I’ve been wanting to write this one for a few months now…and I’m hoping the few other posts I have in the queue might get done in the coming weeks as well. This one seemed an easy-enough one to begin with, so let’s have at it! 😉
Many people in the modern world–Christian, pagan, atheist, or otherwise–have as a fundamental religious assumption what is known as the “evolutionary view of religion.” This exists, unquestioned, in many history and religious studies textbooks, and is promulgated deliberately and unselfconsciously by the likes of Huston Smith and many others–I single him out here not because hs is particularly “villainous” (!?!) in this regard, but because his book on world religions is often used in college classrooms, and he is a well-known scholar of religious studies, despite his obvious Christian (and monotheist) bias which doubtlessly stems from his own background, experience, and upbringing. What might seem “obvious” to him and to many people like him is the way in which these mindsets unknowingly inculcate a kind of triumphalism in those who hold such viewpoints–and this applies as well to Christians and Muslims as it does to atheists…and in fairness to the latter, it must be said that the Christian (or other monotheist) formulation of this evolutionary view assumes that religious linear-historical development stops with monotheism rather than with atheism, not unlike many monotheists (who also often reject the theory of evolution biologically!) assume that humans are the summit of biological development which shall never be surpassed. (That matter and its critique, however, is for discussion at another time!)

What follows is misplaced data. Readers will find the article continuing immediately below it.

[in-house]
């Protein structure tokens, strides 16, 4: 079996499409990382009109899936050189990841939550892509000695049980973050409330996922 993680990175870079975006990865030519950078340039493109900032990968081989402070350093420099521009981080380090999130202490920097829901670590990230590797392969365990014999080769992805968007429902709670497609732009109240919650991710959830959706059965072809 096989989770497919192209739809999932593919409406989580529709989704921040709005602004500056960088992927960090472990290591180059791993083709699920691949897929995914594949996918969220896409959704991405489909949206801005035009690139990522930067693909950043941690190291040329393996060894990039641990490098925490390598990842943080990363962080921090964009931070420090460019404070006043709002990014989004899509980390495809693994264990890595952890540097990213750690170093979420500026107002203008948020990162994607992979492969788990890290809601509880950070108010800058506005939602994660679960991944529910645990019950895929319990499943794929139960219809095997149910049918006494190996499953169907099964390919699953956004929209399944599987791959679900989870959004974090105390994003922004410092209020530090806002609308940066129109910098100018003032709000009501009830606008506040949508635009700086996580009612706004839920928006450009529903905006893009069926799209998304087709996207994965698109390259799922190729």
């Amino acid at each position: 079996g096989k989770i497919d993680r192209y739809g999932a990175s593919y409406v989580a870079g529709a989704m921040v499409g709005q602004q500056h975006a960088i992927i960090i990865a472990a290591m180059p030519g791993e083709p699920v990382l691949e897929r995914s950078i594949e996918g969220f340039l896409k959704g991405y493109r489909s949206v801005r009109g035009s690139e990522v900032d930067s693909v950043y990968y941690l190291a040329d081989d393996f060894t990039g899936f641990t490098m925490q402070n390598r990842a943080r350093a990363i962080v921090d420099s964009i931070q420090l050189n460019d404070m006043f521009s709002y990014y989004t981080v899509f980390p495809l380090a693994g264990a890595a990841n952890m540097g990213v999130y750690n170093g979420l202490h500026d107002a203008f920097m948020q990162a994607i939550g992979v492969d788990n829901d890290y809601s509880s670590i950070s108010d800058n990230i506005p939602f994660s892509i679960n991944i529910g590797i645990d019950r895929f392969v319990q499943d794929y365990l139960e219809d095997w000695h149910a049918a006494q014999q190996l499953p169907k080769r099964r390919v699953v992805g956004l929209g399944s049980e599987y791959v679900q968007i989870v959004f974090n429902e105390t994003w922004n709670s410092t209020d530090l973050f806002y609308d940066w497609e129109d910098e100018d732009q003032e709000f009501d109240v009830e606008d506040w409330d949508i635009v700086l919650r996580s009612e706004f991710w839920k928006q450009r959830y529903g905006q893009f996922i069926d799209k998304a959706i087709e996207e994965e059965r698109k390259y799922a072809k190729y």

In these sorts of views, animism and polytheism–not surprisingly–fare rather poorly. It is assumed, for example, that the “heights of reason” attained in recent centuries in scientific advancement are either due to the prevailing religion that existed while these were made (i.e. creedal monotheisms) in the case of Christianity, or that because the “Enlightenment” allowed for the questioning and eventual separation of religiosity from intellectual inquiry, that therefore proto-atheism is the reason that science worked. These are needless tautologies, since several ideas later proven to be correct were introduced and theorized–though not fully proven–under polytheism in antiquity, including atomic theory and heliocentrism, and which with time could have been demonstrated experimentally as well.
To return to animism or polytheism, therefore, suggests a romanticized “noble savage” notion at best, atavism, or even a rejection of all things modern, technological, and thus “beneficial” at worst to those who have this evolutionary view, whether they can articulate it in those terms or not. To them, a revived polytheism, animism, or a combination of either is at very best a “religion of re-heated leftovers,” and such is considered distasteful to many people.
They obviously haven’t been to the restaurants I have.
Back in about 2008 or 2009, when I was living with my good friend, colleague, and co-religionist Erynn Laure, we went to an Indian place in Lynnwood, WA near the place we went shopping one day. We’d never been to that particular one before, but would both consider ourselves aficionados of Indian cuisine. We went in and immediately enjoyed the surroundings and atmosphere of the place, the decor and the background music and the hospitality of the owner who was both maitre’d and waiter on that occasion. We had brought books in with us to read while waiting (one on Hanuman and Thich Nhat Hanh’s book on the Zen teachings of Lin Chi…guess which of us was reading which!), and the owner was intrigued by the book on Hanuman, as well as the title of the other book. We ordered our food and began to read, and soon enough, our food arrived, and it was some of the best Indian food that I’ve had in the region.